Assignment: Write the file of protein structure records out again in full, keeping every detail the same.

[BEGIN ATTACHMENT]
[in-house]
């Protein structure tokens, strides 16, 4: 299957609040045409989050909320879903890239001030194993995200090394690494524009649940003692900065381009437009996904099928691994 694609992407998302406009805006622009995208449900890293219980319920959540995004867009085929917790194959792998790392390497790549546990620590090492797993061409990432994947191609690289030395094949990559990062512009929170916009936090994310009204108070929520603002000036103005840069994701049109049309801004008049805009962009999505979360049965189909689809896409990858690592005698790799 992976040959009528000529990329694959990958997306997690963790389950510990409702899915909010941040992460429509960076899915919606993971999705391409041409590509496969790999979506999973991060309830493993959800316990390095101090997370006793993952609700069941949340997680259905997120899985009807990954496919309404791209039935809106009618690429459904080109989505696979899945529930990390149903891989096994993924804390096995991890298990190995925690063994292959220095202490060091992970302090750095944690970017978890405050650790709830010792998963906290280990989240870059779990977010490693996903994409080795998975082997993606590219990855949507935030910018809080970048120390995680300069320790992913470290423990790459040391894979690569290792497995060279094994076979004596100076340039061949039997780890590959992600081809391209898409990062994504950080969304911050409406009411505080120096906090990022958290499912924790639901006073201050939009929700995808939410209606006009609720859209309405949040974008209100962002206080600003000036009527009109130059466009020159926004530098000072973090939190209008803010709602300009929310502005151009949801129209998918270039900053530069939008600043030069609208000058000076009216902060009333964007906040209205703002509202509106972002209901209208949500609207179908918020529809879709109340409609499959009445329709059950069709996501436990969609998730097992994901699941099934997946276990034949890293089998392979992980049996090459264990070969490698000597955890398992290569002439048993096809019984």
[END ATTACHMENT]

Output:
[in-house]
């Protein structure tokens, strides 16, 4: 299957609040045409989050909320879903890239001030194993995200090394690494524009649940003692900065381009437009996904099928691994 694609992407998302406009805006622009995208449900890293219980319920959540995004867009085929917790194959792998790392390497790549546990620590090492797993061409990432994947191609690289030395094949990559990062512009929170916009936090994310009204108070929520603002000036103005840069994701049109049309801004008049805009962009999505979360049965189909689809896409990858690592005698790799 992976040959009528000529990329694959990958997306997690963790389950510990409702899915909010941040992460429509960076899915919606993971999705391409041409590509496969790999979506999973991060309830493993959800316990390095101090997370006793993952609700069941949340997680259905997120899985009807990954496919309404791209039935809106009618690429459904080109989505696979899945529930990390149903891989096994993924804390096995991890298990190995925690063994292959220095202490060091992970302090750095944690970017978890405050650790709830010792998963906290280990989240870059779990977010490693996903994409080795998975082997993606590219990855949507935030910018809080970048120390995680300069320790992913470290423990790459040391894979690569290792497995060279094994076979004596100076340039061949039997780890590959992600081809391209898409990062994504950080969304911050409406009411505080120096906090990022958290499912924790639901006073201050939009929700995808939410209606006009609720859209309405949040974008209100962002206080600003000036009527009109130059466009020159926004530098000072973090939190209008803010709602300009929310502005151009949801129209998918270039900053530069939008600043030069609208000058000076009216902060009333964007906040209205703002509202509106972002209901209208949500609207179908918020529809879709109340409609499959009445329709059950069709996501436990969609998730097992994901699941099934997946276990034949890293089998392979992980049996090459264990070969490698000597955890398992290569002439048993096809019984």